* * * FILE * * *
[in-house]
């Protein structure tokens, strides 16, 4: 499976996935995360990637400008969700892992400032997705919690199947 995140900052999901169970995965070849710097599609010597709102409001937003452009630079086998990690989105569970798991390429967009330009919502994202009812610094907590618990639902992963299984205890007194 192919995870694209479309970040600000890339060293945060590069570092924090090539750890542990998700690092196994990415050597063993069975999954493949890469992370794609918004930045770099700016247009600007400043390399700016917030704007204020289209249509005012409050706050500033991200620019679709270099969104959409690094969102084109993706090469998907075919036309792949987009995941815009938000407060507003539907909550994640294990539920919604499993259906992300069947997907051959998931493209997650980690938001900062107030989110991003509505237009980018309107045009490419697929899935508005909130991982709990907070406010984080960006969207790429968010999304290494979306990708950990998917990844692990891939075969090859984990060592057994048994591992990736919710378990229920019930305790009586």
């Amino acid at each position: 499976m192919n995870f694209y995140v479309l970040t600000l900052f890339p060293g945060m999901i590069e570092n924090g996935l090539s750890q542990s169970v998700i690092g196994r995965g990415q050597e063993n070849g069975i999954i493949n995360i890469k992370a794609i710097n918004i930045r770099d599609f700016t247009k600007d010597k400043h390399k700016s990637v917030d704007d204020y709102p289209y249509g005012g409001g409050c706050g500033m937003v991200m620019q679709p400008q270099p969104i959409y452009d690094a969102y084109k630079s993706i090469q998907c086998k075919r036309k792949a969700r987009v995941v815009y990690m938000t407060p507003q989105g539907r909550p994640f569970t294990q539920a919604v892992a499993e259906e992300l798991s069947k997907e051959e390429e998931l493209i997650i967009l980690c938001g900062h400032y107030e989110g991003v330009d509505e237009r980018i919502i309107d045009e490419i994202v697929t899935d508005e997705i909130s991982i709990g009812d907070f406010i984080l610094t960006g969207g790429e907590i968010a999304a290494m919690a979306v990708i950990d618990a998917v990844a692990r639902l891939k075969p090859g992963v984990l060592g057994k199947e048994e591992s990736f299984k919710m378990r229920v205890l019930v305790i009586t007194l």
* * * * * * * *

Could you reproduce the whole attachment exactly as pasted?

[in-house]
């Protein structure tokens, strides 16, 4: 499976996935995360990637400008969700892992400032997705919690199947 995140900052999901169970995965070849710097599609010597709102409001937003452009630079086998990690989105569970798991390429967009330009919502994202009812610094907590618990639902992963299984205890007194 192919995870694209479309970040600000890339060293945060590069570092924090090539750890542990998700690092196994990415050597063993069975999954493949890469992370794609918004930045770099700016247009600007400043390399700016917030704007204020289209249509005012409050706050500033991200620019679709270099969104959409690094969102084109993706090469998907075919036309792949987009995941815009938000407060507003539907909550994640294990539920919604499993259906992300069947997907051959998931493209997650980690938001900062107030989110991003509505237009980018309107045009490419697929899935508005909130991982709990907070406010984080960006969207790429968010999304290494979306990708950990998917990844692990891939075969090859984990060592057994048994591992990736919710378990229920019930305790009586």
């Amino acid at each position: 499976m192919n995870f694209y995140v479309l970040t600000l900052f890339p060293g945060m999901i590069e570092n924090g996935l090539s750890q542990s169970v998700i690092g196994r995965g990415q050597e063993n070849g069975i999954i493949n995360i890469k992370a794609i710097n918004i930045r770099d599609f700016t247009k600007d010597k400043h390399k700016s990637v917030d704007d204020y709102p289209y249509g005012g409001g409050c706050g500033m937003v991200m620019q679709p400008q270099p969104i959409y452009d690094a969102y084109k630079s993706i090469q998907c086998k075919r036309k792949a969700r987009v995941v815009y990690m938000t407060p507003q989105g539907r909550p994640f569970t294990q539920a919604v892992a499993e259906e992300l798991s069947k997907e051959e390429e998931l493209i997650i967009l980690c938001g900062h400032y107030e989110g991003v330009d509505e237009r980018i919502i309107d045009e490419i994202v697929t899935d508005e997705i909130s991982i709990g009812d907070f406010i984080l610094t960006g969207g790429e907590i968010a999304a290494m919690a979306v990708i950990d618990a998917v990844a692990r639902l891939k075969p090859g992963v984990l060592g057994k199947e048994e591992s990736f299984k919710m378990r229920v205890l019930v305790i009586t007194l």